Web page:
I wish I weren’t a lot of things.
I wish I were funnier. I botch jokes all the time.
I wish I had a better memory. My friends laugh at how they remember my schedule better than I do.
I put a granola bar on my car’s dash board to let me know when I take turns to sharply, trying to drive better, but my friends laugh at this and are still scared to ride with me.
I wish I didn’t have people anxiety, but a lot of the time I lock up around beautiful people and you know… even not so beautiful ones.
I wish I weren’t so fragile. Just an off-handed, pretty benign comment from a friend or family can pop my mojo for a day.
I wish I were different in a lot of ways. I usually put the majority of my efforts toward fixing these things but I’ve been realizing that they are who I am and are mostly unchangeable. And that makes me really, really sad.
I’m like a water pitcher severely cracked and barely holding it together. I can’t even keep the water that I was made to hold from leaking out of me.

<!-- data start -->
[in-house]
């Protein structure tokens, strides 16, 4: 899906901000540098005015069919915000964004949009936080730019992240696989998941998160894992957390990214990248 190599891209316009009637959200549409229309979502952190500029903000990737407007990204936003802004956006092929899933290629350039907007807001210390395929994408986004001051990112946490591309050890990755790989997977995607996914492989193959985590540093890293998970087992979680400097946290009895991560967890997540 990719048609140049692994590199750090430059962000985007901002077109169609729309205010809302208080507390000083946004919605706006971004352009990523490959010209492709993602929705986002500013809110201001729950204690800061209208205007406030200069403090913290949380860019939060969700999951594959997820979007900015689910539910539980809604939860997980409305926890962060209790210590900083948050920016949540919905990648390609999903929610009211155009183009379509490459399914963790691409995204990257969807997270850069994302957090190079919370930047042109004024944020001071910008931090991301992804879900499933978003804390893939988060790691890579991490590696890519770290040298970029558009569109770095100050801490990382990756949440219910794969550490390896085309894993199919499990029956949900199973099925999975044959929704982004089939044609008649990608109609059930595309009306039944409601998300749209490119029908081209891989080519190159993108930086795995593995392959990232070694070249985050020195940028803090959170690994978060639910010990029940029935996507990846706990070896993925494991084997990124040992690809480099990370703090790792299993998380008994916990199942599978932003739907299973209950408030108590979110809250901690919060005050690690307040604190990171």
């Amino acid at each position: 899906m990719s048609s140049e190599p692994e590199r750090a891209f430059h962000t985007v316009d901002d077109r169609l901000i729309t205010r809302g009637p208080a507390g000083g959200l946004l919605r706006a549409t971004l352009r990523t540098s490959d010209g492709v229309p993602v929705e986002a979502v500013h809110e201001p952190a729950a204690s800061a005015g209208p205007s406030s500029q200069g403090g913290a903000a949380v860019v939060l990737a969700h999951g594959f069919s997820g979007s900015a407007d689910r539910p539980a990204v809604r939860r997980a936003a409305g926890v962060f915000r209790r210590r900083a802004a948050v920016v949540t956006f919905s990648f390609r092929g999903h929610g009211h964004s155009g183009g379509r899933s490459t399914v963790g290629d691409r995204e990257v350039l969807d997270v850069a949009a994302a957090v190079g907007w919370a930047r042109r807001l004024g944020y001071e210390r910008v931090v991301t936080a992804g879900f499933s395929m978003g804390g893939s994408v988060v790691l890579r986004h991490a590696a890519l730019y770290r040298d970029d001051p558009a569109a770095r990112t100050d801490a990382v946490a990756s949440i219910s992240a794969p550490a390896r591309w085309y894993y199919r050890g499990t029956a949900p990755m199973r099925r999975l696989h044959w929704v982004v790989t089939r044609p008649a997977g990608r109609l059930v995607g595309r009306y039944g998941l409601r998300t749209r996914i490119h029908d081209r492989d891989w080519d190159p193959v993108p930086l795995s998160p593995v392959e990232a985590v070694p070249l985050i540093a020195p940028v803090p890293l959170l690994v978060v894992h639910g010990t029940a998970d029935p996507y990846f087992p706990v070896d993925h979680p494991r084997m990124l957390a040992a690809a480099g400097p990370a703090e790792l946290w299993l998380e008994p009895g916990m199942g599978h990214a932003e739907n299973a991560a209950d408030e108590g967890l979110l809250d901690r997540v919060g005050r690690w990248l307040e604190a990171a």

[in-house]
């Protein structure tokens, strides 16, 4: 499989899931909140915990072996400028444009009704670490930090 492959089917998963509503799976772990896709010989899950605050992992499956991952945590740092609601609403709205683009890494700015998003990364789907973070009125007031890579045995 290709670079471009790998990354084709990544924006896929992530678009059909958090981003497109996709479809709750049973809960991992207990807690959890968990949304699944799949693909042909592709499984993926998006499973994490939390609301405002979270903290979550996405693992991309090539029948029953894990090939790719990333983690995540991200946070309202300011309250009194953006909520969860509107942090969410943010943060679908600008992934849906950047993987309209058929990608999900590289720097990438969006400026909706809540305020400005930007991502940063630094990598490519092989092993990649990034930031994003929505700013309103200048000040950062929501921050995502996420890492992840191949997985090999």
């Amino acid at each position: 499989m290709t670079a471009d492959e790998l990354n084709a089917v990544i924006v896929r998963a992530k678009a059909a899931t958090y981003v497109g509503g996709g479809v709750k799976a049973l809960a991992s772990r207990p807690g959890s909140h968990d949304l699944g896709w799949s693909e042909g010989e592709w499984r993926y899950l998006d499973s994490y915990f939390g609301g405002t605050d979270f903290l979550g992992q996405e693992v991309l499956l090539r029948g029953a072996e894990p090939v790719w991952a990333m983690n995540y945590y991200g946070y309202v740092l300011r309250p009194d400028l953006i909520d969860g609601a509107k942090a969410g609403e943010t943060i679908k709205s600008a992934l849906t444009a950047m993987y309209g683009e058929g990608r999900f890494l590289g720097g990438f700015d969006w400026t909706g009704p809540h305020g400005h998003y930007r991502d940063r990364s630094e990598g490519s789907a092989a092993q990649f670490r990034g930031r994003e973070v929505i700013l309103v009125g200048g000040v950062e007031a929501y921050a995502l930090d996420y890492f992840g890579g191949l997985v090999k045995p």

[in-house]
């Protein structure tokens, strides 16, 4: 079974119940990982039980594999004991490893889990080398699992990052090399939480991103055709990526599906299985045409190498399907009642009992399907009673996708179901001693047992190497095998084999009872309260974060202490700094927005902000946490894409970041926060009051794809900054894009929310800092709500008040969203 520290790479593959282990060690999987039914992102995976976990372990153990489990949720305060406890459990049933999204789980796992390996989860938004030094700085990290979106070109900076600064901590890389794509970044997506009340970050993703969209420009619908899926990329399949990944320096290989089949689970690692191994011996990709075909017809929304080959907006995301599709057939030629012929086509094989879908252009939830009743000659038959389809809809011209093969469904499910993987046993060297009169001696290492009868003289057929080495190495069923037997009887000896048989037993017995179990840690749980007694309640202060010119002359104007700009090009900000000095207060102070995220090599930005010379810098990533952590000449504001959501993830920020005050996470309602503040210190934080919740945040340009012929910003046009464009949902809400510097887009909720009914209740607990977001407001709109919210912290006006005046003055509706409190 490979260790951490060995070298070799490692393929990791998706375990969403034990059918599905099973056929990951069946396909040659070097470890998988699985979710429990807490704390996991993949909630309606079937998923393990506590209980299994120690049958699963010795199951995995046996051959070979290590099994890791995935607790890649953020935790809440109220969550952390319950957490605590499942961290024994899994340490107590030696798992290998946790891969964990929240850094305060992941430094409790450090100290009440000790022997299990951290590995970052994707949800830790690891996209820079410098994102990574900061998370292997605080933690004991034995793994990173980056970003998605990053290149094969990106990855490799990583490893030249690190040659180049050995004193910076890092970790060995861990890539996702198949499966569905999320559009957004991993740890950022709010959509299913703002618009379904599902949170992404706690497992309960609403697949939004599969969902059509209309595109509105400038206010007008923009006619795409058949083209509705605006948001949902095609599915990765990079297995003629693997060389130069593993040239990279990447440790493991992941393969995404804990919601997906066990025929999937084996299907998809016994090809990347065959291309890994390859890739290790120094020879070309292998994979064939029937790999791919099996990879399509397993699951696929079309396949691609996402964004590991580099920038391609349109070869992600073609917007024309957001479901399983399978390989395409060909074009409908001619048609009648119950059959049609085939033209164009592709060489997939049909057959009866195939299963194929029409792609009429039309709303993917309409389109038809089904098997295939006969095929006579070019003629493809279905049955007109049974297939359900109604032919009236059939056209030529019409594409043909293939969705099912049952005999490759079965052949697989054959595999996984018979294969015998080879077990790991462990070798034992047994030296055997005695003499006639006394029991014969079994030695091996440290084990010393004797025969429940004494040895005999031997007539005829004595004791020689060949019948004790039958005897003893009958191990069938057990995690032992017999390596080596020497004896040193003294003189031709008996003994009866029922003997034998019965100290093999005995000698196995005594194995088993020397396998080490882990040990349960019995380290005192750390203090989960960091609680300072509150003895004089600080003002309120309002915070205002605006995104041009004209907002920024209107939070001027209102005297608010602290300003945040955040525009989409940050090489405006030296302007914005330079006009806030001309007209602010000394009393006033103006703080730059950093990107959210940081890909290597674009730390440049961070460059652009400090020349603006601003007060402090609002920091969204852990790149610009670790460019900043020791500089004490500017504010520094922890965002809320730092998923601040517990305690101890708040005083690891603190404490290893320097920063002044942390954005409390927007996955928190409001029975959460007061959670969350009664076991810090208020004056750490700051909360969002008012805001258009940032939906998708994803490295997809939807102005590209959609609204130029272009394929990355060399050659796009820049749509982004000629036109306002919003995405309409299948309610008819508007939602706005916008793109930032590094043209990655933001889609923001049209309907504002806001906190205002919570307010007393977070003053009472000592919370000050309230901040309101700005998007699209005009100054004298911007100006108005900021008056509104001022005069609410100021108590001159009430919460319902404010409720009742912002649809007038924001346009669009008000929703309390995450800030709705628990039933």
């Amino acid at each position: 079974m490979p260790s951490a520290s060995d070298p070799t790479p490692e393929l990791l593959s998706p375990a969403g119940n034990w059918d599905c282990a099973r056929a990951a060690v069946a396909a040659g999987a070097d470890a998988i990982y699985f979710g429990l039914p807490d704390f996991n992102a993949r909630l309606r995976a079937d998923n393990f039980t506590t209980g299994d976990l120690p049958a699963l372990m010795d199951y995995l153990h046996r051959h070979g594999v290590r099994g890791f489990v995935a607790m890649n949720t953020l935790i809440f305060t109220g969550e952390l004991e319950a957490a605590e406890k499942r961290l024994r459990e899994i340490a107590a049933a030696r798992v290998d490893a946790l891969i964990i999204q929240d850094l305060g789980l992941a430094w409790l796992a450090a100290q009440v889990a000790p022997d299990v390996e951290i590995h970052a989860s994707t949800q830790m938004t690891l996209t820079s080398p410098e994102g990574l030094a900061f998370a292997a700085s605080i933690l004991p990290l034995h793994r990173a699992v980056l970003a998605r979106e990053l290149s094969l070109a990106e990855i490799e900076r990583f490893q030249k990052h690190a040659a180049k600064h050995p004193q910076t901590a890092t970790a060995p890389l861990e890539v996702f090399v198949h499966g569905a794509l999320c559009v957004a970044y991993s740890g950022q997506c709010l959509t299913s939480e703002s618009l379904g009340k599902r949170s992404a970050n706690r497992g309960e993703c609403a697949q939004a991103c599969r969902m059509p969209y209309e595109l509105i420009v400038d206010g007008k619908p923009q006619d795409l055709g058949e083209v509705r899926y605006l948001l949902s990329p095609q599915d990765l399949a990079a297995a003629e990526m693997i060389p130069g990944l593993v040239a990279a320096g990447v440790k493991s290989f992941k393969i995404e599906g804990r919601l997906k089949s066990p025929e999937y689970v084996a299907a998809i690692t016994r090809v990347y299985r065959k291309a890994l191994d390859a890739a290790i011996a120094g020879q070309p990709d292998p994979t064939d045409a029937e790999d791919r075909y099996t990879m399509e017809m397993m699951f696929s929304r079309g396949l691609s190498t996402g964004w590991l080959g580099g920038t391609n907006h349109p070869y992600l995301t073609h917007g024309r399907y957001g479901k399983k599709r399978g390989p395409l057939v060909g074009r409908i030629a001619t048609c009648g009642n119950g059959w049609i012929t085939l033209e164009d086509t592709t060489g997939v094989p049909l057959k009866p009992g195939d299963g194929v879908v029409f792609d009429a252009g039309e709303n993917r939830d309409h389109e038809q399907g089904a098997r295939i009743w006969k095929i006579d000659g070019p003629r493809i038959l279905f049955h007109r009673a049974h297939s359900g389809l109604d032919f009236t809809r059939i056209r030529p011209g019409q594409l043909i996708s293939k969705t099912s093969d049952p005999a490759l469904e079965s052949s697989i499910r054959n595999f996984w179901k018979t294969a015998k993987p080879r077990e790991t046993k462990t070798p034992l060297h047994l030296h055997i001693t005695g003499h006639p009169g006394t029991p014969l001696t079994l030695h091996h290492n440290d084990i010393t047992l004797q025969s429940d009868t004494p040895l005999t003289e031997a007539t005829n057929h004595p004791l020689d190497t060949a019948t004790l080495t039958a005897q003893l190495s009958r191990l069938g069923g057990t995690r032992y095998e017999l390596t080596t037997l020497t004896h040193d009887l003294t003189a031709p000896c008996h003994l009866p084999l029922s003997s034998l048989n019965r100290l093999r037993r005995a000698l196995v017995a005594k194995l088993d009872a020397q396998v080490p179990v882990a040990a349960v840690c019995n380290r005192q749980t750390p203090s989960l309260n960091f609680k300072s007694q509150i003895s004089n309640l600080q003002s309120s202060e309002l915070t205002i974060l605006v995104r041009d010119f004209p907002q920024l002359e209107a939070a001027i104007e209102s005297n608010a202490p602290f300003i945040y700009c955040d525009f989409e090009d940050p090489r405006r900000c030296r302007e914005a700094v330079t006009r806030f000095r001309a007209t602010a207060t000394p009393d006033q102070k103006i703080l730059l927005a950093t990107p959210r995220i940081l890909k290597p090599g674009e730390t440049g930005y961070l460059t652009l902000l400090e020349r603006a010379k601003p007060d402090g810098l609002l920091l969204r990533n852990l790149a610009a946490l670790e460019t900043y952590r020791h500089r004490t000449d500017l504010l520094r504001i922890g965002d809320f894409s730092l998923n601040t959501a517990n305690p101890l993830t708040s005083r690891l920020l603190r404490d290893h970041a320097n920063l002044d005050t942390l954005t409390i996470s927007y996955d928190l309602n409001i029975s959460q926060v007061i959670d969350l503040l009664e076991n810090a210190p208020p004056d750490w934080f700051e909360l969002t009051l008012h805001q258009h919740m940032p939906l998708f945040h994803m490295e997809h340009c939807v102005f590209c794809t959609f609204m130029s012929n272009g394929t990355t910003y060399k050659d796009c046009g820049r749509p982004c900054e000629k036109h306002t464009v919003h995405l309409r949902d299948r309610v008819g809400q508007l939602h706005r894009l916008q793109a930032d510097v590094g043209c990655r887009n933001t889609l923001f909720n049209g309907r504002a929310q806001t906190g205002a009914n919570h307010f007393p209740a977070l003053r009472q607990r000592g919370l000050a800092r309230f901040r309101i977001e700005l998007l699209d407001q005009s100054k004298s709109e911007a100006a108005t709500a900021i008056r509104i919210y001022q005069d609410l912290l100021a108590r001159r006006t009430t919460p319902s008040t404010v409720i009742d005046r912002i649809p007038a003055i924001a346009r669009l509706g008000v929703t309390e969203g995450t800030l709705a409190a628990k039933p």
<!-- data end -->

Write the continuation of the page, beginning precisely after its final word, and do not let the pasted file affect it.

It was in that depression that I asked a very close friend why he valued me as a friend, because I needed to grab onto something that would give me value. His response was very hard to hear.
He said, “The thing that I value in you is that you understand brokenness.”
This spread the fissures in my trembling pitcher a little more. It was undeniable. I was severely broken and leaking profusely. What value do I have?
But he continued, “And it’s because of this that you understand people in their brokenness and pain. And it helps you love people better.” Later he told me that I had saved his life at least twice because I had come over to be with him on some really hard days. I guess he needed someone who understood his cracks.
It took me the next day and a half to gather the scattered shrapnel of my mojo but I started thinking about what he said. And realizing that he was right. I do have value. And though it isn’t the value that will draw charismatic people to me or make me the obvious candidate for moving up at work, it is a perfectly fashioned skill to be used by the one who makes the pots and knows what they are really for.
It’s like my cracking pitcher was meant to leak water all over so that thirsty people will be quenched.
I hope I leak with living water.
And so lately, when one of my flaws is held up in front of my face, I am beginning to laugh at it too, because I know that though I’m cracked in a dozen pieces, God is holding me together exactly the way I am supposed to be. And you are exactly the way you are supposed to be. And He will use exactly who we are, and each of our cracks, to be instrumental in making this dry land better than it would be without us.